Reuben Reynoso, San Francisco Man, Jumps On Mattresses For A Living

Forget what your mom and dad told you about jumping on the bed when you were a little kid. For some, mattress jumping is a very serious business.

Reuben Reynoso works at McRoskey, a handmade mattress factory in San Francisco Calif. His job, the San Francisco Chronicle reports, is to literally jump on top of three mattresses a day -- a process that compresses the cotton in a way that machines are incapable of doing.

"This is not a game," Reynoso told the Chronicle. "Not to me."

The jumping process isn’t easy to do, either. Too little bouncing and a mattress won’t fit into the machine for its final sewing. Too much jumping and the cotton becomes too compressed.

Sleeping on a handmade mattress complete with its own professional jumper isn't cheap. Some of McRoskey’s mattresses retail for as much as $2,730, according to the company's website. The beds are virtually made from scratch and the company has made mattresses as large as 103’’ x 113’’ and as small as 27’’ x 51’’.

Despite the high price tag, McRoskey’s beds are not too extravagant when compared to other handmade mattresses on the market. One of the most expensive mattress in the world is Swedish designed and retails for $59,750, according to the Expensive Journal. The median price for a queen innerspring bed comes in at $799, according to Furniture Today.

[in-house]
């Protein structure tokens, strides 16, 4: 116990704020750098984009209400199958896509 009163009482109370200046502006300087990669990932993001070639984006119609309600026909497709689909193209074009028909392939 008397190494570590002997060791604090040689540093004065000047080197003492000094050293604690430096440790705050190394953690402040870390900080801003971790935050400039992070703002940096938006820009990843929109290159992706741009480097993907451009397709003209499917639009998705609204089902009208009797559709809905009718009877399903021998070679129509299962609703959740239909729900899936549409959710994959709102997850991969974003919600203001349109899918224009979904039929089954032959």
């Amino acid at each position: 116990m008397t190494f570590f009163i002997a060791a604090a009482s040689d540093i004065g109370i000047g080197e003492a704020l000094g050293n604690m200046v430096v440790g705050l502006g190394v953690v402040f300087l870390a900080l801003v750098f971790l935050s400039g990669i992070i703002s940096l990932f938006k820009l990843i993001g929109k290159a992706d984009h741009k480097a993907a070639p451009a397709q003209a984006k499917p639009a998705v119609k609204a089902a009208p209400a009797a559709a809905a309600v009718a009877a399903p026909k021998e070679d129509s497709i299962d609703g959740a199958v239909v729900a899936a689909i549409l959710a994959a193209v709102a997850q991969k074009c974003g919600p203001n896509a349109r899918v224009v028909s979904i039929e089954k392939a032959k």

It is apparent that many Americans are willing to spend the extra cash for a quality mattress. A survey by HGTV also showed that 47 percent of Americans are willing to send $1,000 or more on their beds, U.S. News writes. More than a third of Americans spend as much on their beds as they do on televisions and sofas, the New York Times reported. Of Americans, 17 percent spend more on a mattress than than they do on vacations.

A good mattress may not be a bad investment. Insomina costs the average U.S. worker $2,280 or 11.3 days in lost productivity every year -- a total cost to the country of $63.2 billion, the Harvard Gazette reported.

If you’re waking up stiff, seeing visible signs of wear in your mattress or you’re sleeping better when you’re not at home, it might be time for a new mattress, according to the Bedding Experts.

(h/t Consumerist)

Here's a photo of McRoskey factory staff testing a giant bed in its factory:

reuben reynoso



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